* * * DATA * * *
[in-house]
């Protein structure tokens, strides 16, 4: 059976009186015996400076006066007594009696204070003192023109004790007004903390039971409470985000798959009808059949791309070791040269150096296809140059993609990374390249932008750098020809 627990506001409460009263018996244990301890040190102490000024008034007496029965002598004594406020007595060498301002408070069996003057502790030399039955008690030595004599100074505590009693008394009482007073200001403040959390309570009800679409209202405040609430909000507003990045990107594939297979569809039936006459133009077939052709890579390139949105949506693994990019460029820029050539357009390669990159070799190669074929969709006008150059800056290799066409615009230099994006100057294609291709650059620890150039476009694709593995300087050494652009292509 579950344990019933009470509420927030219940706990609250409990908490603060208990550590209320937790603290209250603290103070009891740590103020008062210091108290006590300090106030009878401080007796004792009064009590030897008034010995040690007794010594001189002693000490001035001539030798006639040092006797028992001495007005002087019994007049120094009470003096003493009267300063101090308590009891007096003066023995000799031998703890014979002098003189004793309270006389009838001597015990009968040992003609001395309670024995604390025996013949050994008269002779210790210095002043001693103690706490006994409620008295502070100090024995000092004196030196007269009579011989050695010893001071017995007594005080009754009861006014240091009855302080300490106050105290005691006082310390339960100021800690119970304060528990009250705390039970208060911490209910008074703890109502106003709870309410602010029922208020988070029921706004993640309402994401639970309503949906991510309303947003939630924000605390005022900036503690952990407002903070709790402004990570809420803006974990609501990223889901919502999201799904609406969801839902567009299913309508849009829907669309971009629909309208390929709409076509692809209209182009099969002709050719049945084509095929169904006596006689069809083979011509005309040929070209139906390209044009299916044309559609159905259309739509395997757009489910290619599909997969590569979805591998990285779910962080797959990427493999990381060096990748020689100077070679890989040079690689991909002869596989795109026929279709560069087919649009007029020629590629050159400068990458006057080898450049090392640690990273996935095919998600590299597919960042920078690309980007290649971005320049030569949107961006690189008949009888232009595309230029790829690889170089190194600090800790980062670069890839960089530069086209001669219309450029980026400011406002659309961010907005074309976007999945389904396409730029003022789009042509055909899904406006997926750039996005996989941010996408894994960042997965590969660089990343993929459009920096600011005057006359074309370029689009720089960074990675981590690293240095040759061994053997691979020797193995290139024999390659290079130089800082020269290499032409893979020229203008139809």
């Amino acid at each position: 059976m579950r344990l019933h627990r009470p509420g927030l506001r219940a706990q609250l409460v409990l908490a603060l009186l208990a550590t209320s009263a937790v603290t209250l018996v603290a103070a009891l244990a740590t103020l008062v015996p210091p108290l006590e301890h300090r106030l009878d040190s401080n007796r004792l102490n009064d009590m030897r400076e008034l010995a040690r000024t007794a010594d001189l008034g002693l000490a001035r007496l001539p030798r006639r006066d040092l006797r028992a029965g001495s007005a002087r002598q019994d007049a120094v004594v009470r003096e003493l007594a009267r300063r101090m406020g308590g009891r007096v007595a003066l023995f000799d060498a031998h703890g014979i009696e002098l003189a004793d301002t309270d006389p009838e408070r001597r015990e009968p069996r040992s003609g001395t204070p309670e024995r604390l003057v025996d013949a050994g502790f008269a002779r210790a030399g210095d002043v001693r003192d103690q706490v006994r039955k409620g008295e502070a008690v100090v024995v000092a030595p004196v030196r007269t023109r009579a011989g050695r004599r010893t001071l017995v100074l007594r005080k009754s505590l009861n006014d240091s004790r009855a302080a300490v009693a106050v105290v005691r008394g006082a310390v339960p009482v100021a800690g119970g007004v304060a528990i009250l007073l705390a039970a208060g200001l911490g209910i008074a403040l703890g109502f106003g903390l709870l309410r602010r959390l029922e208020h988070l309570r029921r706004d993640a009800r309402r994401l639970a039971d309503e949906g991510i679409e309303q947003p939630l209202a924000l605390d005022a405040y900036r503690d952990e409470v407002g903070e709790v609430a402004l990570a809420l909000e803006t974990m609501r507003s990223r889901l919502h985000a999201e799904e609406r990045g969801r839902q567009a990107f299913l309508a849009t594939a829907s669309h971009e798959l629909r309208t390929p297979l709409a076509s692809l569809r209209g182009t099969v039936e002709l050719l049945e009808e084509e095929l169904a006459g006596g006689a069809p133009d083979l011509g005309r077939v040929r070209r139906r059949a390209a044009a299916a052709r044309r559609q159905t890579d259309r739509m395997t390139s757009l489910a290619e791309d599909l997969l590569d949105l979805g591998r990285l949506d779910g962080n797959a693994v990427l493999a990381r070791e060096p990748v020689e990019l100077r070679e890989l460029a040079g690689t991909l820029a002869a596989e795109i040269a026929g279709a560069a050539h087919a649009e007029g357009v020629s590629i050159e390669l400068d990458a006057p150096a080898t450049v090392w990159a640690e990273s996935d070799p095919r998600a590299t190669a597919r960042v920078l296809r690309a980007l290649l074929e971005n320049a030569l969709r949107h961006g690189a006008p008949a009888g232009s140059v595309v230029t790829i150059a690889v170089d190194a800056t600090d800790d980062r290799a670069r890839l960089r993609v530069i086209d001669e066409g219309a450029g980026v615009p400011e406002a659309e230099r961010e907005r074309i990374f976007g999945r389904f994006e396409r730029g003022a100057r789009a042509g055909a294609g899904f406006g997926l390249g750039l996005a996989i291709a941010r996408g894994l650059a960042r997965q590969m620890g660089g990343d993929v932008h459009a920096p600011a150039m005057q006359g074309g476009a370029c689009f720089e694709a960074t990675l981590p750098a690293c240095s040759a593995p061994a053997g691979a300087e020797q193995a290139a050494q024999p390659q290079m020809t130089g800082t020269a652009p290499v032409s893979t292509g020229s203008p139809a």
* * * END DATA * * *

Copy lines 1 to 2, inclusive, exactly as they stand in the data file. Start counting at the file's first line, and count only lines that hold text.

[in-house]
């Protein structure tokens, strides 16, 4: 059976009186015996400076006066007594009696204070003192023109004790007004903390039971409470985000798959009808059949791309070791040269150096296809140059993609990374390249932008750098020809 627990506001409460009263018996244990301890040190102490000024008034007496029965002598004594406020007595060498301002408070069996003057502790030399039955008690030595004599100074505590009693008394009482007073200001403040959390309570009800679409209202405040609430909000507003990045990107594939297979569809039936006459133009077939052709890579390139949105949506693994990019460029820029050539357009390669990159070799190669074929969709006008150059800056290799066409615009230099994006100057294609291709650059620890150039476009694709593995300087050494652009292509 579950344990019933009470509420927030219940706990609250409990908490603060208990550590209320937790603290209250603290103070009891740590103020008062210091108290006590300090106030009878401080007796004792009064009590030897008034010995040690007794010594001189002693000490001035001539030798006639040092006797028992001495007005002087019994007049120094009470003096003493009267300063101090308590009891007096003066023995000799031998703890014979002098003189004793309270006389009838001597015990009968040992003609001395309670024995604390025996013949050994008269002779210790210095002043001693103690706490006994409620008295502070100090024995000092004196030196007269009579011989050695010893001071017995007594005080009754009861006014240091009855302080300490106050105290005691006082310390339960100021800690119970304060528990009250705390039970208060911490209910008074703890109502106003709870309410602010029922208020988070029921706004993640309402994401639970309503949906991510309303947003939630924000605390005022900036503690952990407002903070709790402004990570809420803006974990609501990223889901919502999201799904609406969801839902567009299913309508849009829907669309971009629909309208390929709409076509692809209209182009099969002709050719049945084509095929169904006596006689069809083979011509005309040929070209139906390209044009299916044309559609159905259309739509395997757009489910290619599909997969590569979805591998990285779910962080797959990427493999990381060096990748020689100077070679890989040079690689991909002869596989795109026929279709560069087919649009007029020629590629050159400068990458006057080898450049090392640690990273996935095919998600590299597919960042920078690309980007290649971005320049030569949107961006690189008949009888232009595309230029790829690889170089190194600090800790980062670069890839960089530069086209001669219309450029980026400011406002659309961010907005074309976007999945389904396409730029003022789009042509055909899904406006997926750039996005996989941010996408894994960042997965590969660089990343993929459009920096600011005057006359074309370029689009720089960074990675981590690293240095040759061994053997691979020797193995290139024999390659290079130089800082020269290499032409893979020229203008139809």